first_img Bees use colour-coding to collect pollen and nectar More information: Bees use the taste of pollen to determine which flowers to visit, Biology Letters, rsbl.royalsocietypublishing.or … .1098/rsbl.2016.0356AbstractPollen plays a dual role as both a gametophyte and nutritional reward for pollinators. Although pollen chemistry varies across plant species, its functional significance in pollination has remained obscure, in part because little is known about how floral visitors assess it. Bees rely on pollen for protein, but whether foragers evaluate its chemistry is unclear, as it is primarily consumed by larvae.We asked whether the chemical composition of pollen influences bumblebees’ foraging behaviour. Using putatively sweet and bitter pollen blends, we found that chemical composition influenced two aspects of bee behaviour relevant to plant fitness: the amount of pollen collected and the likelihood of subsequently visiting a visually similar flower. These findings offer a new perspective on the nutritional ecology of plant–pollinator interactions, as they show that pollen’s taste may mediate its collection and transfer. Everyone knows that bees visit flowers to collect nectar, which they bring back to their hive; less well known is that the pollen from the flowers that sticks to parts of their bodies (which is carried from flower to flower allowing for pollination) is also used by the bees as a food resource. Also, prior research has shown that flower color helps bees figure out which flower to visit, but now it appears they also rely on the taste of pollen in making their choice.The experiments conducted by the researchers involved filming the activities of six colonies of Bombus impatiens (the common eastern bumblebee) as they flitted from artificial flower to artificial flower, each fitted with an artificial anther and loaded with one of three different types of pollen: neutral cellulose, sweet sucrose or bitter quinine. The idea was to learn more about the preferences of the bees regarding taste—aroma was ruled out as a factor in choosing pollens by offering only pollens that were odorless.The researchers ran multiple trials, each approximately five minutes in duration, with bees that had been tagged to allow for tracking individual activities. As they filmed the bees, the researchers also recorded their body temperatures using thermal imaging. The team found that the bees spent approximately three times as much of their time collecting from the sucrose-covered anthers as they did from those covered in quinine, and 50 percent less time on those covered in cellulose. Still, the bees were persistent, and wound up collecting all the pollen that was available, though they tended to make return trips to flowers with sucrose as their first choice. Interestingly, it was the return trips during which the differences were noted, suggesting that the bees did not taste the pollen till they were in flight, or in some cases in the hive. Credit: Lilla Frerichs/public domain (Phys.org)—A trio of researchers with the University of Nevada has found evidence that suggests bees have different taste preferences when it comes to pollen. In their paper published in the journal Biology Letters, Felicity Muth, Jacob Francis and Anne Leonard describe experiments they carried out with several bee colonies and what they learned by doing so. © 2016 Phys.orgcenter_img Journal information: Biology Letters Citation: Bees found to use pollens’ taste to determine which flowers to visit (2016, July 13) retrieved 18 August 2019 from https://phys.org/news/2016-07-bees-pollens.html Explore further This document is subject to copyright. Apart from any fair dealing for the purpose of private study or research, no part may be reproduced without the written permission. The content is provided for information purposes only.last_img read more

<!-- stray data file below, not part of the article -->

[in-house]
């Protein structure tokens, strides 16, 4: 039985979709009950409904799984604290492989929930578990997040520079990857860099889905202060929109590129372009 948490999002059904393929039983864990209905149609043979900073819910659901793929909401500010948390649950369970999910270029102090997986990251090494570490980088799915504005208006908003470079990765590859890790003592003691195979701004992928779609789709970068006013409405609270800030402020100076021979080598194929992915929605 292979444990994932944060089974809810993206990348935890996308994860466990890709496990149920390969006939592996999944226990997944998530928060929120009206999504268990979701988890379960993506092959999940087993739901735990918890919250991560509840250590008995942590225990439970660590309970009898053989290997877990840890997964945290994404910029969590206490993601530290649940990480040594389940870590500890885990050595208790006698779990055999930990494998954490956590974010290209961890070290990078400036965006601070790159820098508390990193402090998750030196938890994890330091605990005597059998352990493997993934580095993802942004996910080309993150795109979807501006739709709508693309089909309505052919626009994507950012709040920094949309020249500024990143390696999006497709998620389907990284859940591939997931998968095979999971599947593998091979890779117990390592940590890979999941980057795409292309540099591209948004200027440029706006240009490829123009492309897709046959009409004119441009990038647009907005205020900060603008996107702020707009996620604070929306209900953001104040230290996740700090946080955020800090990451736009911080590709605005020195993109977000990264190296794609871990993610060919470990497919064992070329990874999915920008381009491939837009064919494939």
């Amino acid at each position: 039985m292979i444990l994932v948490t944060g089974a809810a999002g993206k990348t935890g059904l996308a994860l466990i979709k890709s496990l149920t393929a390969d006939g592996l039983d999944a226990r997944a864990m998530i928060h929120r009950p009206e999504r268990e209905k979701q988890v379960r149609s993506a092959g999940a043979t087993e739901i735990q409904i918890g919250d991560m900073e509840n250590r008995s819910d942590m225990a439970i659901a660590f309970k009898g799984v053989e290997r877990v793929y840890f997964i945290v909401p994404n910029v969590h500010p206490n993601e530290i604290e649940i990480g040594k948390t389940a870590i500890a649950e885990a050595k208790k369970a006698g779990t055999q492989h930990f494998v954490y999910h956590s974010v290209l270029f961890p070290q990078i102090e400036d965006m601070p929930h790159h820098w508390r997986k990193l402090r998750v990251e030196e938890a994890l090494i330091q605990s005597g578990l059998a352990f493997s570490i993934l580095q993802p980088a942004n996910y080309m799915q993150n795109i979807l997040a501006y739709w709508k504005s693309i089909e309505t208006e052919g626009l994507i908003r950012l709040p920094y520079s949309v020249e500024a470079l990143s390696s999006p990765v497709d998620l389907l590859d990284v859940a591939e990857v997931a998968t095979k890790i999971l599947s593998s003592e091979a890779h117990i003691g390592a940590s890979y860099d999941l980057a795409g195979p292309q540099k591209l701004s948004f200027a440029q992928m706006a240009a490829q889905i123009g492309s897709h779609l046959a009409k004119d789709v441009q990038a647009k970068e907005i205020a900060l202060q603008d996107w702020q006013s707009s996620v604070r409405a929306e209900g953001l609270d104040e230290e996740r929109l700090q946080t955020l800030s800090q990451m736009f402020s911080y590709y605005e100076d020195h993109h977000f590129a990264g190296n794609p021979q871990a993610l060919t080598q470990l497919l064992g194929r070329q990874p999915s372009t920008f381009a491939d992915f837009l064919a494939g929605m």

skxowwxh